There are three Just-A-Buck stores in Northeast Ohio -- in South Euclid, Parma and Rocky River. The stores work in tandem with the county's Board of Developmental Disabilities to provide retail job training for local adults linked up with government services. Scene stopped by the South Euclid store to talk with area manager Kim Pritchard about how the dollar store chain helps place employees in dozens of retail positions throughout greater Cleveland. One of the store's employees, Ryan, joined us later to talk about his experiences on the job.
So this seems like a pretty active store.
It's very busy. It's growing every year since we've been here. Sales have increased, customer count has increased. It's definitely getting to be our busiest store. Parma is our oldest store -- it opened in 2009 -- but now South Euclid is becoming very competitive.
Could you elaborate on the partnership with the county and how this all came to be?
It started out with strategic planning in 2006. Basically SAW Inc. is the one who owns and operates the Just-A-Buck stores. They are the employer of all our employees with disabilities. The partnership is the business arm; the county's not going to own and operate a business. But they provide us with all of our employees. Everyone who works at Just-A-Buck receives some sort of services from Cuyahoga County Board of Developmental Disabilities. Somebody who may have a disability can't necessarily walk into our store, fill out an application and receive a job here. It goes through a referral process through CCBDD.
Those specific sorts of services and needs run the gamut, then?
Right now we're running a summer program, which are students who are still attached to the schools. For some of them, this is their first work experience. It's giving them an opportunity to test the waters as they get ready to jump into adulthood once they're done with school. Others have worked maybe in cleaning or manufacturing for years, and they just want something different. Then there are some people who come here who just really want to get into retail but haven't had the opportunity to get hired because they have no experience.
How did you guys land on this sort of store for this sort of program?
Back in 2006, a lot of manufacturing had left Cleveland. The unemployment rate was really high, and it was even higher among adults with disabilities. So SAW started strategic planning to figure out what we could do ourselves to provide employment to our individuals, the folks we serve. They came up with running a store. A retail broker connected them with Just-A-Buck. They liked the fact that there was always something to do, whether you have customers or not. The more customers the better, but you always have cleaning, you always have straightening, filling in. Trucks are coming. They thought of the food industry, but there's a lot of different things you have to worry about as far as safety. So they decided on Just-A-Buck.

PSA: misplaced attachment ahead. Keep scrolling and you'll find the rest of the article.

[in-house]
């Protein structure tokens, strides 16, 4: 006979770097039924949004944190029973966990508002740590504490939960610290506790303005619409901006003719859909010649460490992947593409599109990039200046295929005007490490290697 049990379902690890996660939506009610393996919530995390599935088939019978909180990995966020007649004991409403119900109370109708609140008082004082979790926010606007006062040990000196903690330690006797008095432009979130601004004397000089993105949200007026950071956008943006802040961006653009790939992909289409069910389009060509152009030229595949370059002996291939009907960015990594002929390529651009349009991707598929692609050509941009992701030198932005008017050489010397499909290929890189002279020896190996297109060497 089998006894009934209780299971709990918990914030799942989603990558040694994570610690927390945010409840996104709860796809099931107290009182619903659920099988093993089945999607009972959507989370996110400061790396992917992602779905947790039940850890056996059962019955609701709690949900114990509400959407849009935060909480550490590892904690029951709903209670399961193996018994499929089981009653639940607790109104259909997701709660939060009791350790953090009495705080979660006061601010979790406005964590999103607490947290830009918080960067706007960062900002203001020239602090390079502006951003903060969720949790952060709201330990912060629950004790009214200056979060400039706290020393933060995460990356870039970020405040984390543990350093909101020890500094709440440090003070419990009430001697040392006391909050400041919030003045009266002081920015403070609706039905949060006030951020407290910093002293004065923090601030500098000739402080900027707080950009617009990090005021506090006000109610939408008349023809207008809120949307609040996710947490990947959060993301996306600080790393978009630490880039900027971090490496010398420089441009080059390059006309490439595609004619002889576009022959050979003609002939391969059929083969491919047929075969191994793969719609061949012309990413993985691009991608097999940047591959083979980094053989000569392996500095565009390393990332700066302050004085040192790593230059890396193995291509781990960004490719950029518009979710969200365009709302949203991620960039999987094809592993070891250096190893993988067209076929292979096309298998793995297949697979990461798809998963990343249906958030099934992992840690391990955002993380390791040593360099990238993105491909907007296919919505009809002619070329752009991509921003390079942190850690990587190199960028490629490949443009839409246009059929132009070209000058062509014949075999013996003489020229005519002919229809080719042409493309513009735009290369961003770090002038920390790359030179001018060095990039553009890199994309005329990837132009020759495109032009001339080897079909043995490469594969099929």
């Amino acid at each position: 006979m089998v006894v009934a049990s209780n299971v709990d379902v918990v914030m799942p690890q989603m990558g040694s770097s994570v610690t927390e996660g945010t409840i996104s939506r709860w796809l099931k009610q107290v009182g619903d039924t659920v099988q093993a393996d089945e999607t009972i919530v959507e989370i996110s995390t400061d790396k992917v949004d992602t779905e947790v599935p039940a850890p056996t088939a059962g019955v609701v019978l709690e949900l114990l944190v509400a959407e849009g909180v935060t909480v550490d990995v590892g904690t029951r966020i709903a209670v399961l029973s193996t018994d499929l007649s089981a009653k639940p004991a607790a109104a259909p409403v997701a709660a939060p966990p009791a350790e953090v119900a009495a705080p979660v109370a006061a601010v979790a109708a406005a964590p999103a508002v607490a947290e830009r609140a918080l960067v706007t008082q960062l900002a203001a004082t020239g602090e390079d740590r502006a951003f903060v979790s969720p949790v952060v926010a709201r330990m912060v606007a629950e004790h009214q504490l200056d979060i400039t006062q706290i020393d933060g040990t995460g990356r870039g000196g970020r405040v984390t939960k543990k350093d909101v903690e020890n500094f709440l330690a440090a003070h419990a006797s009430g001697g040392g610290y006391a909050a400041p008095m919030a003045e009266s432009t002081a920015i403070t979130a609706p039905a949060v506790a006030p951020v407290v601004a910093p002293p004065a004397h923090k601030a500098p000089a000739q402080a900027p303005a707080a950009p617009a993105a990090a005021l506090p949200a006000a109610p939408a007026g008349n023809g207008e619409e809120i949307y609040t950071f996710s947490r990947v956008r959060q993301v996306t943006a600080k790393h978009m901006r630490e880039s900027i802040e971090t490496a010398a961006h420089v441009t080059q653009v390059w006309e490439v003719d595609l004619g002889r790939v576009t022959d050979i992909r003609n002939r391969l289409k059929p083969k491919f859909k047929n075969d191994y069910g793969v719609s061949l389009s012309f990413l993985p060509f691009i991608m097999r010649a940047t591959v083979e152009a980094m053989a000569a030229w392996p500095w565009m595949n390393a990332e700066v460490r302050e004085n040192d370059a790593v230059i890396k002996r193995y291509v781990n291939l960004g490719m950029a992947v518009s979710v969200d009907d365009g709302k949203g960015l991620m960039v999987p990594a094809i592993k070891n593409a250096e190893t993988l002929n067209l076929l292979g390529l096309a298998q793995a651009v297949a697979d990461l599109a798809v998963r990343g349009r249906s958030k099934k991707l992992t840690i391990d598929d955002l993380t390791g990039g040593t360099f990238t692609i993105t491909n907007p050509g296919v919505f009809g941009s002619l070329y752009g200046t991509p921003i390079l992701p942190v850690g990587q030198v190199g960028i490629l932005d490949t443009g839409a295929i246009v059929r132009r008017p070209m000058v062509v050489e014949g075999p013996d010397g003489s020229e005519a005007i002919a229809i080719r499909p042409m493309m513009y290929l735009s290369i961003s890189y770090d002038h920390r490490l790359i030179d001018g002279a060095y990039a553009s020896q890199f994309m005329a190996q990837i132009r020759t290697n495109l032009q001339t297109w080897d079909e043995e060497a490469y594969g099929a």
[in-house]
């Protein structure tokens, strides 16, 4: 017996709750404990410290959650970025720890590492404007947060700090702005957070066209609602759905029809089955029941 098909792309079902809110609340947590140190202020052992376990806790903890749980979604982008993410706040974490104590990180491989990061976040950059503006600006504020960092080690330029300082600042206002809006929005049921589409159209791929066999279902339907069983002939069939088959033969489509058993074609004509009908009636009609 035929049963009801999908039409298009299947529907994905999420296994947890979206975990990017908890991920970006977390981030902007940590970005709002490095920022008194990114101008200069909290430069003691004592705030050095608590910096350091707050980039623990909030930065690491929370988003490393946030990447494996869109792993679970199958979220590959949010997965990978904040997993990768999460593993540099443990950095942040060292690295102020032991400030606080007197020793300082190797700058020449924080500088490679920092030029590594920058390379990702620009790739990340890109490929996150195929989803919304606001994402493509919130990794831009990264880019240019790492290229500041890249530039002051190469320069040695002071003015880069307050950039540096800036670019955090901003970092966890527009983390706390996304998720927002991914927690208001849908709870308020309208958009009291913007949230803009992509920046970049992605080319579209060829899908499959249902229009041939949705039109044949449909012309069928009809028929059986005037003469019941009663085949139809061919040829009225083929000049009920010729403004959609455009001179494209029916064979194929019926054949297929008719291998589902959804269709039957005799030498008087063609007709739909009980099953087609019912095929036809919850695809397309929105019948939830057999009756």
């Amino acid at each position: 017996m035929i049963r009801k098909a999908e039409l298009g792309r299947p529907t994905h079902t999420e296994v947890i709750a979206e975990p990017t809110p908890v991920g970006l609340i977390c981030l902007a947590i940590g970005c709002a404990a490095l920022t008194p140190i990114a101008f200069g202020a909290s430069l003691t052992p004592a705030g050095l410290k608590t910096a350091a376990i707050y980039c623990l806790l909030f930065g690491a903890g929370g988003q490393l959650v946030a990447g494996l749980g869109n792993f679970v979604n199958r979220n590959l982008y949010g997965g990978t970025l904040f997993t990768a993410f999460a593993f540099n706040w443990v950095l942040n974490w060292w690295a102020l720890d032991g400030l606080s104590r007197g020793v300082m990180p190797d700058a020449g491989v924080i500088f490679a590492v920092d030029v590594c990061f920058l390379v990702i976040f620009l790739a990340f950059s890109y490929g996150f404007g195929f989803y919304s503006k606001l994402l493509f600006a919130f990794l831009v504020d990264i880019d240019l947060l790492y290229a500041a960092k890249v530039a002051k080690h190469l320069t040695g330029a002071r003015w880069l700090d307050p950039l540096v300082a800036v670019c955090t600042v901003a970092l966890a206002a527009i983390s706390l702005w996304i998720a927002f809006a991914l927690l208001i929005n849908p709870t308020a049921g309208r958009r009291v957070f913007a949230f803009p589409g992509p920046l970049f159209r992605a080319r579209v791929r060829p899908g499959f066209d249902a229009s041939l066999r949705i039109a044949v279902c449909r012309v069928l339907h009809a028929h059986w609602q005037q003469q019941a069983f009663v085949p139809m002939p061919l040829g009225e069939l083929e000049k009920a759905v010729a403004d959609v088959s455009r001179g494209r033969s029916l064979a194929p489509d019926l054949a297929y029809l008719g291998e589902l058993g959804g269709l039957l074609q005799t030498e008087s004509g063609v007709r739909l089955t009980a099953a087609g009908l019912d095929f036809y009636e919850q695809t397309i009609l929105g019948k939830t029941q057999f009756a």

Is this a unique training program?
Since we opened in 2009, we've had agencies across the U.S. come visit us -- from California, Tennessee, Michigan, New York. Since then they've opened six stores -- Just-A-Buck corporate -- with agencies throughout the U.S., like ours that serve adults with disabilities. It's pretty amazing to see what we've done for adults across the U.S. That's the rewarding part. I couldn't do it; it's because of our team that comes to work every day and works hard. They have a goal -- something in mind they want to accomplish -- and we're just here to help them along the way.
You have challenges, like every store and every business has. We're a nonprofit, so our goal necessarily is not to make a profit -- even though we would like to break even. Our highest expense is our payroll, but that's because of our mission. Our missions is to train adults. If you walk into our store, we may have 15 employees working in a day. In another store, they may only have two employees: one on the register and one on the trucks.
[Ryan, an employee working the floor while Scene was at the store, joins us to talk about his job.] How long have you been working here, Ryan?
I've been working here for six months. I do stock and inventory, cash register, interact with the customers.
What are your favorite things about working here?
Stock and inventory. I love taking things down and putting things back up -- and taking things from the back and putting those up. It's really fun to me. We do a lot of work in the back -- like when we get shipments and orders, we basically check those in and work with each other to get that done.
How are your co-workers?
My co-workers are awesome; I communicate with everybody. We joke around a lot with each other. They're all really cool. It's a really great store. I suggest it to a lot of people. If they want to learn how to do certain things, come here and they'll really, really help you. They've been helping me. I want to do this and then eventually do something else -- get to a bigger store and then get my apartment and get a stable house and all that other stuff.
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